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Avarice: Uncommon Word, Common Sin

By Steve Gerali | May 1 2006
Avarice is hardly a word we hear every day! It even sounds like it could be the name of a great yacht or a prize-winning race horse or a villa in the mountains of the Andes.

While some people may associate avarice with these things, the early church fathers recognized it as much more. They saw avarice as one of seven sins that had a destructive power on the human soul.

Avarice is more commonly known as "greed" or  "covetousness." It is an insatiable desire to acquire more material possessions. It evidences itself in a love for money that becomes a life passion.

As a kid growing up I was told that it’s not bad to desire, need, and acquire money but, rather, it was the love of money that constituted greed. After all, Paul warned Timothy that the “love of money is a root of all kinds of evil” (1 Timothy 6:10). We tend to put the emphasis on that phrase “love of money” when it really should be put on the phrase “root of all kinds of evil.” Paul recognized the domino and stealth effect of avarice. It is the mother of more sin. But we know this, too. After all, greed and covetousness are condemned in Scripture, beginning in the Law.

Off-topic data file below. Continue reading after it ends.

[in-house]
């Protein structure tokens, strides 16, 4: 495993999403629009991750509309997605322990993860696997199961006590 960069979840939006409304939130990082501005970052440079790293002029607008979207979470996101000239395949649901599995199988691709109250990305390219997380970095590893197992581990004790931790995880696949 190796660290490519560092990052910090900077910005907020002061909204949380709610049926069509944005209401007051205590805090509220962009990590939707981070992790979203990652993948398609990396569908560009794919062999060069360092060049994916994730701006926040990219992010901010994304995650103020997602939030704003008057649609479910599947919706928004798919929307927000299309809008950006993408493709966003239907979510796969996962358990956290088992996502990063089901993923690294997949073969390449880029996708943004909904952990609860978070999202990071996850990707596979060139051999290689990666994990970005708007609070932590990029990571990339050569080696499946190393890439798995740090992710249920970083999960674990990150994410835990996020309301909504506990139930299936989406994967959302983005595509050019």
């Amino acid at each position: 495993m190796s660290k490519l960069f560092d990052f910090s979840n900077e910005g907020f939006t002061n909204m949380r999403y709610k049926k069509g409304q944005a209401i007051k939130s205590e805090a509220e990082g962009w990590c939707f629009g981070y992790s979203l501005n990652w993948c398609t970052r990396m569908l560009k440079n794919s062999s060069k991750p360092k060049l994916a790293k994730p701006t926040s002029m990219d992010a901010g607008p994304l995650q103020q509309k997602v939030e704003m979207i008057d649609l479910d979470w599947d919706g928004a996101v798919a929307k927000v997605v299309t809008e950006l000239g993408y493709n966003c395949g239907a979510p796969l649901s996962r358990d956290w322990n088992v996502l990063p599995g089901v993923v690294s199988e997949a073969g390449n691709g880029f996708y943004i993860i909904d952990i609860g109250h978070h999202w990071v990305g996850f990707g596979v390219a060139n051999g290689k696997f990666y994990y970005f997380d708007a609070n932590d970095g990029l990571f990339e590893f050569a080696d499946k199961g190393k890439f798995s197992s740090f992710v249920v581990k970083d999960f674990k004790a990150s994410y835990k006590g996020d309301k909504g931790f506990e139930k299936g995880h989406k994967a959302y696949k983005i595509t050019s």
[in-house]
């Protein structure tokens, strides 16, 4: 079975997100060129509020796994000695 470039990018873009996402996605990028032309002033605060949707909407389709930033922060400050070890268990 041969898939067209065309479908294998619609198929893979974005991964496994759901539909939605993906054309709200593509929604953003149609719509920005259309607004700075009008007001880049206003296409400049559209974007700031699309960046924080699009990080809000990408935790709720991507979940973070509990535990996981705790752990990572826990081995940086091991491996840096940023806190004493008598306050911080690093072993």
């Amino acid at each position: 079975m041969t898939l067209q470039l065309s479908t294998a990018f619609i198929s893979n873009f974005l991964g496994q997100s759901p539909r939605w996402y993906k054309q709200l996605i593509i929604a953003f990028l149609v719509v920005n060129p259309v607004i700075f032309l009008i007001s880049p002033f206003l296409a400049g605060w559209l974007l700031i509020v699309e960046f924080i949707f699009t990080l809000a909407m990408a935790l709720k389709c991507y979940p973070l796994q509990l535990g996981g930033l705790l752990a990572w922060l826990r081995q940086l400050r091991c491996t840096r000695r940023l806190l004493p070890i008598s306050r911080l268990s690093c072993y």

The psalmist recognized its pull on his heart when he entreated God, saying, “Turn my heart to your decrees, and not to selfish gain” (Psalms 119:36). The Old Testament prophets, starting with Elijah, Isaiah, Jeremiah, Ezekiel, Amos, Habakkuk, and Malachi, all spoke against this sin. Proverbs speaks about the consequences of greed at great length. In the New Testament, Jesus warned of the difficulty for rich men to enter into the Kingdom. Later, both Paul and James addressed this issue in letters to the church. So the Scriptures are not silent regarding avarice. While we know this, many youth workers and ministry leaders still succumb to this deadly sin.

Money from Ministry

At one time it was believed that ministry professions were not a lucrative means of support. Pastors were paid in chickens or eggs, and youth pastors … well, they just starved to death. Wealth and ministry never converged. Today that isn’t true.

While many still struggle, depending on the economic area where they minister, many ministry icons of the day are doing quite well. Some megachurch pastors have six-figure salaries, sailboats, BMWs, million-dollar homes, private planes owned by their ministries, and more. They rationalize their wealth with rhetoric about “living at the level of their constituency,” “effective stewardship,” or “prosperity theology.” While ministry needn’t always lead to poverty, it certainly isn’t God-honoring to mimic the ideologies of a constituency. That ideology may reflect a deep-rooted, deadly sin.

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